Arriving in Nigeria’s bustling city of Lagos on Monday evening seemed like an anomaly.
Disembarking from the plane at the Murtala Muhammed International Airport through to immigration clearance was a fairly seamless process. Surprisingly, the drive from the airport to the Maison Fahrenheit Hotel in Victoria Island also felt shorter than normal without the city’s notorious traffic and congestion.
The JLL Africa team made its way to the inaugural West Africa Global Real Estate Institutes (GRI) Conference – a sought after event in the continent’s real estate calendar. JLL was one of the main sponsors of the conference.
On the ground, Nigeria’s real estate market does not appear to be slowing down as a result of macroeconomic headwinds. This is seen in erected cranes, which continue to multiply and dominate the skyline of Lagos and buzzing construction sites indicating a lively real estate market.
With Nigeria’s economy heavily exposed to the oil and gas sector, there are concerns among GRI delegates that the drop in the oil price – which is currently at a 12 year low –will impact economic growth in the short term.
The oil and gas sector is significant as it accounts for approximately 90% of government revenues. The oil price rout has the potential to threaten government’s revenue and fiscal position. However, this is the same fate that many oil-producing countries face.
While the format of GRI discussions is based around informal group discussions – where delegates actively participate – it seems like the oil price decline is just one of the risks that could potentially undermine Nigeria’s front-runner status on the continent.
Other risks include the acute shortage of dollar inflows coupled with a wide discrepancy between the official exchange rate and the rate on the parallel market; changes in investment sentiment towards emerging markets; rising inflation and interest rates.
Conversations with various investors and real estate players also continued at JLL’s cocktail function on Tuesday hosted at the Maison Fahrenheit Hotel. The function managed to draw in a good crowd – which is a notable feat – considering that JLL has only had a presence in Lagos for just over a year.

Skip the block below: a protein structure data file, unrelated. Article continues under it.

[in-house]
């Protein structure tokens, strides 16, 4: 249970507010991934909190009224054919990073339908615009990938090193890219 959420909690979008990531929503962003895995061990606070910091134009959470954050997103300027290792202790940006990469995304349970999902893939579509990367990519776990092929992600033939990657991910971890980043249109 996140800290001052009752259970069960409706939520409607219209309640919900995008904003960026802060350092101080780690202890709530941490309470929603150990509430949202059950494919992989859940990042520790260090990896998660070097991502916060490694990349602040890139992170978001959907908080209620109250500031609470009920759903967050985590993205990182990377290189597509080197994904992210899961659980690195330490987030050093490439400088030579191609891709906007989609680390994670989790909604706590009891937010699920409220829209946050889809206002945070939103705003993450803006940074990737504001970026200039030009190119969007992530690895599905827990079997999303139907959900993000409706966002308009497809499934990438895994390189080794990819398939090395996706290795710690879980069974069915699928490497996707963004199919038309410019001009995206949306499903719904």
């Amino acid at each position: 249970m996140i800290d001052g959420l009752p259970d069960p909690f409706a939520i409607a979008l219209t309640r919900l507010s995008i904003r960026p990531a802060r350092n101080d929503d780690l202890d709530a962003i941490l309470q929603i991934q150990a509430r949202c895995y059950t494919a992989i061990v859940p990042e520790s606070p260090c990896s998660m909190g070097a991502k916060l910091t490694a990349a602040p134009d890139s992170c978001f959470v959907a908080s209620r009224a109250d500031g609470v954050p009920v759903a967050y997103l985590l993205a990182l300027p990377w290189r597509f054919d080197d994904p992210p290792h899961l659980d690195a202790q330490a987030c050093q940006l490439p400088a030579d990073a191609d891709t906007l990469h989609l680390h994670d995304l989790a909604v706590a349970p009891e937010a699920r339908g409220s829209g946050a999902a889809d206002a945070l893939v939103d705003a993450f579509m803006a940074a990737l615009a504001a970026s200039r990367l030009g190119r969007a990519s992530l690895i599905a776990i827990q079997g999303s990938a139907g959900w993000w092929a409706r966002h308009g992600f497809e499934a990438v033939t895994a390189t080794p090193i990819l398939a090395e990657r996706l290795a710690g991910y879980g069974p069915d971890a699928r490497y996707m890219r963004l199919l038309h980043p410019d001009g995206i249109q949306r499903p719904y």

Office and retail sector
What certainly emerged from my conversations at various GRI and JLL gatherings is that investors still remain positive on Nigeria’s real estate story and take a long-term view.
The office sector in Nigeria has started to reflect the economic reality, with rentals in the market starting to pull back from recent highs. For instance, office towers in Victoria Island and Ikoyi fetched US$1 200/sqm (per annum) in 2010. While fast forward to 2015, rentals cooled down between US$800 to US$1 000/sqm. Not only have rentals declined but the demand for office space has also waned. This is causing some landlords to consider Naira-based leases instead of USD-denominated leases. For years, tenants in Nigeria and other burgeoning African economies have been subjected to USD-denominated leases by international developers and investors. The affordability of USD rentals is becoming more topical given the lack of available dollars and the devaluation of the Naira on the parallel market. Furthermore, the ability of debt funders to source hard currency is making it more difficult for USD-based debt funding for real estate projects.
Already there is a fair amount of office and retail supply in Lagos. I had an opportunity to view Nigeria’s prime properties which include Victoria Island’s 26 000 sqm (in GLA) Wings Office Tower and The Palms Shopping Centre; and Heritage Place in Ikoyi.
Another tour was of the Eko-Atlantic development site, where South Energyx plans to build one of the worlds’ most advanced new cities. The 10 million sqm mixed-use development in Lagos is expected to accommodate at least 250 000 residents. Eko-Atlantic city will be constructed on land reclaimed from the Atlantic Ocean.
Although the development is certainly a game changer for Nigeria, there were initially doubts in the market about this project coming to fruition. As it nears closer to completion, there are now fewer sceptics.
Another ambitious plan is the rollout of government-led infrastructure investments in transport, roads, housing and power. The investment programme will have a positive spin-off for Nigeria’s industrials and logistics sector.
Responding to economic headwinds
It was put forward by one of the GRI delegates that there are likely to be a few casualties amongst property schemes and retailers owing to tough economic conditions. However, this is a common occurrence in an economic down cycle.
Developers must adapt to market challenges by securing tenants before embarking on developments. And in the case of the retail sector, developers must supply properties that are appropriately sized for the market, well designed and tenanted. The major centres in Nigeria and other West African countries are experiencing fairly rapid urbanisation and enjoy favourable demographics.
The uncertainty in the economy is causing corporate occupiers, real estate investors and developers to take a longer time to make decisions. Thus, many will take a wait-and-see approach. As the Nigerian economy improves, the demand for physical real estate from central Lagos to Nigeria’s capital of Abuja will also recover.
I believe that Nigeria’s market will reward prudent real estate investors who take a long-term view and look through the current down cycle.